Written and Captured By | Morris Shamah
Reuben James completed his tour on Sunday night at Lafayette in London’s King Cross, and Lafayette’s brick walls and slick LED lighting made the perfect backdrop for a night of stylish, soulful timeless jazz.
House Of El, Reuben’s elder brother, started the evening’s proceedings with a 4-song, 25-minute opening set. Starting off solo at an electric piano, House Of El starting filling the stage with his second song, first by introducing a flautist, and then finally bass, guitar, and drums. House Of El’s soulful songs brought a warm, intimate vibe as he gently played with the 550-person crowd, giving them the option to choose between tempos of “fast or slow” energy, leading singalongs, and even shouting out attendee’s fashion choices.
See more photos of House Of El HERE
Reuben James had the opposite entrance – having his band come out and start playing before he joined them in the same seat his brother had vacated a half hour earlier. Reuben immediately ignited the crowd with his electrical musicality, doing double duty on the keys and the talk box, and for the next 90 minutes he transformed Lafayette into a jazz club, complete with full band improv, a melodica, and countless sax, bass, guitar, and drum solos.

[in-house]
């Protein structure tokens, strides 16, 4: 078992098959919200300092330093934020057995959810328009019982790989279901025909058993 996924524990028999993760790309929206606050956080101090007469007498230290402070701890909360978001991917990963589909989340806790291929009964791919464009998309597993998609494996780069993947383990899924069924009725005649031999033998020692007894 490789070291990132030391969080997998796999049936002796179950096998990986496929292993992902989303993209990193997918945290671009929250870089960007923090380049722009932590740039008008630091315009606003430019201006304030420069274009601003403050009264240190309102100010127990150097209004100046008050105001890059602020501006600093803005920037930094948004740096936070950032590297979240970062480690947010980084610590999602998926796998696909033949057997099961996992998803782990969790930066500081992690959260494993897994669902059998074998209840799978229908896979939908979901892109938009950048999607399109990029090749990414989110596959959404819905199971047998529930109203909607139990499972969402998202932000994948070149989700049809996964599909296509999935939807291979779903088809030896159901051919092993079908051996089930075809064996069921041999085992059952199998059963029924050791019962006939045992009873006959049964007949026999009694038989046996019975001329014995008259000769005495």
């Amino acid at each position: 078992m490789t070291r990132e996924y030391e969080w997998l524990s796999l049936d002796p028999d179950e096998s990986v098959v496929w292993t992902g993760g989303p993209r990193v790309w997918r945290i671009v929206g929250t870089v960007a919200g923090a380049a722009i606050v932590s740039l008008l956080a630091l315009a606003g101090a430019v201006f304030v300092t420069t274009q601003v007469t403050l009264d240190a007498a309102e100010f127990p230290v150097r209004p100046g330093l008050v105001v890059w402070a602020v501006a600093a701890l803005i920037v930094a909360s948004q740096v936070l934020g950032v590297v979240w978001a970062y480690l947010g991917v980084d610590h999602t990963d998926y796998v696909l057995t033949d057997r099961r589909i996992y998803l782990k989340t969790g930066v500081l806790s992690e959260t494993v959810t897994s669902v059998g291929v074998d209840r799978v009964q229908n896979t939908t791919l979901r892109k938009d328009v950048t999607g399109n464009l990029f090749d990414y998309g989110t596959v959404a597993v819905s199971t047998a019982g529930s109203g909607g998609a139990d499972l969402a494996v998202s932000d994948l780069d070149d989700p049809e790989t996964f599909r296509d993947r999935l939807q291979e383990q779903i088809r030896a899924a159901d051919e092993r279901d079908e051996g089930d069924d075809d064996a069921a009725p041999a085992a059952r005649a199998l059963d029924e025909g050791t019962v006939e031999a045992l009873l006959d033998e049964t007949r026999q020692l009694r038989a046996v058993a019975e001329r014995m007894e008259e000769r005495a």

Reuben proved himself to be a masterful bandleader, patiently commanding his 5-piece backing band with every part of his body. His bandmembers couldn’t take his eyes off him – neither could the audience – for fear that they might miss a cue. They deftly followed Reuben through a musical odyssey of R&B, jazz, hip-hop, reggae, and pop music, from Duke Ellington’s “Caravan” to Dido’s “Thank You” to his own “Means The World” and the unreleased “Teach Me.” Reuben conducted with his hands, waving players down or up, suddenly pointing to the instrument that should solo next. He bounced between tempos – keeping it sexy but “don’t wake the baby” – and you could see him feel every element of the arrangement in his soul as it rippled through his shoulders, arms, and out of his instrument.
See more photos of Reuben James HERE
Throughout the evening, each instrument was fully present and defined, as the music was patient without meandering. Every song had a jam, and every jam had a thrilling, peaking conclusion, none more so than the show’s finale when Reuben came out with a keytar, sparking with his fingertips as he prowled around the stage and dueled with his bandmates, a man possessed.
Reuben and his music have the character in them to evoke a mystical place, a time when music was always live and exciting, where cigarette smoke mixed with whiskey fumes behind a basement door somewhere unknown. That place may be a fantasy, but on Sunday night, Reuben James took us somewhere pretty close.
Photos By | Morris Shamah